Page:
Tish Lampert

The Book

                                              I Protest

                                                                                                                                                                       AUTHOR/PHOTOGRAPHER TISH LAMPERT

                                                                                                                                                                       BOOK DESIGN EMMELIA MENDIETA


For almost two decades, I have been back and forth across the United States with my camera taking the pulse of the nation. I began I Protest leading up to and after the disputed Presidential election of 2000. As people were confused and felt disenfranchised, they began to congregate. This project marks a political re-awakening of Americans exercising their right to peaceably assemble and to hold their government accountable.  My goal is to create a documentary photographic collection that follows dissent chronologically, as the culture of protest has escalated and as ongoing events continue to polarize our nation.

These photographs are a visual reminder of where we’ve been, who we are, and brings into focus our changing democracy, framing this history through the power of the printed image.

As I continue this project there is no shortage of discontent. Hard earned rights that Americans have taken for granted, for generations, are being overturned and diminished. It is my goal with this collection to engage the viewer to feel the same outrage and compassion that I have experienced on the trail. It has been a  privilege to meet those who have engaged in non violent civil disobedience and who have defended our rights, for generations. Time and time again they find the energy to get back out there and motivate the first timers. The question remains. What do we take away from these demonstrations?

Beyond the composition of the aggregate crowd shot, my intent has always been to portray the individual narrative, to capture the faces that leave us curious about their story. I continue to look for that iconic moment that we will remember as we look at our participation in activism, from year to year, to reflect on this history and perhaps identify our personal journey in relationship to these photographs.




 March For Our Lives 2018

March For Our Lives 2018

Past is Prologue.


This chapter reminds us of the bold demonstrations that sprung up during G.W. Bush’s early presidency. The series of photos reflect old -fashioned crowd control at the dawn of the twenty- first century.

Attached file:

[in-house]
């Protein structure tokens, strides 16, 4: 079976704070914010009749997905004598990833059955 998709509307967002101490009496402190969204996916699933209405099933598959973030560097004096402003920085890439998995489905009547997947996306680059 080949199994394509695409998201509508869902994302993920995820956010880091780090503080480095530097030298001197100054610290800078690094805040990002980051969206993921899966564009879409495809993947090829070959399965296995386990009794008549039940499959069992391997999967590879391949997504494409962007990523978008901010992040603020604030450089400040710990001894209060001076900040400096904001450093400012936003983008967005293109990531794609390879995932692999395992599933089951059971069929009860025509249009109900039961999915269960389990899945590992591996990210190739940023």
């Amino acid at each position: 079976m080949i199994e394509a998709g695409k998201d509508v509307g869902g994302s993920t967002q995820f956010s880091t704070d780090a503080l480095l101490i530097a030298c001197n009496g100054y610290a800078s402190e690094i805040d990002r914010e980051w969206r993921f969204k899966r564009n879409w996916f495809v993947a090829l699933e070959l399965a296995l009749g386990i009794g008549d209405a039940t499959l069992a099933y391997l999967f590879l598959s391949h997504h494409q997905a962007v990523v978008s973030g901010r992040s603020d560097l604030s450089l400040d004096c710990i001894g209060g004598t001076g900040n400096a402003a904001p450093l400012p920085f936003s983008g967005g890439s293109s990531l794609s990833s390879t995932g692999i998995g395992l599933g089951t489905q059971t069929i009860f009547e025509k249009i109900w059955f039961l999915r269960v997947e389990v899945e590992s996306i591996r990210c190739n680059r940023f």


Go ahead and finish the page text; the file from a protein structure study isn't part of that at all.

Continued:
I squirm through a crowd of hecklers reaching for an unobstructed view of George Walker Bush’s Presidential motorcade. I am too short to shoot over the sea of hands in front of me–all gesturing with their middle finger–jeering at our new president. A frigid wind ushers in a gang of pranksters who pass out pink and green Xeroxed flyers with radical buzzwords to shout out, as a prelude to their act. The masked punks take their places in a random formation around the US Navy Memorial. I am smack in the middle of an anarchist plot!
Also trapped with me is a delegation from the National Organization of Women, middle-aged women politely condemning the election. They are holding up their royal blue N.O.W. signs. The ringleader clad in black, appears from nowhere and shimmies up the flagpole! He removes the American Flag and hoists a black skull and crossbones in its place– a pyrrhic victory.
His minions are in awe of his accomplishment; could this conquest reverse the Supreme Court decision? Now the federal tactical police move in on horseback. The foot police roll in sections of a chain link fence. They ram through our congregation and confine us. The crowd panics, a riot begins. There’s no exit to escape. I take what pictures I can, impeded by pushing and shoving.
Suddenly I feel a hand slip between my legs and hoist me up over the chain-link fence. “You’ll be safe here”, the phantom kid says, “Now, take your pictures.



So for us to talk about a democracy that we are going to translate into other lands is the height of hypocrisy and is simply foolish. We don’t invent governments for other people.

09 BVets Down Pa Ave.jpg





This chapter begins in 2003 and follows six years of protests against the war in Iraq. The false claims, by the Bush Administration, that led us into war, ignited marches from coast to coast. The photographs range from average Americans protesting war, to celebrities, veterans and active duty servicemen all demanding peace. The mood is reminiscent of the early 70’s, when hundred of thousands mobilized against war.

No Justice No Peace & Land Of The Free

No Justice No Peace is witness to protests against racist police killing and the emergence of the Black Lives Matter movement.
The photographs reveal emotional stories and portraits of mothers who have lost their sons. A focus is on today’s militarized crowd control. The images reflect community, and mobilized efforts to bring people together to find solutions

Land of The Free examines immigration today, in the U.S.;specifically the crisis regarding DACA, and migrant's seeking asylum, family separation and family reunions.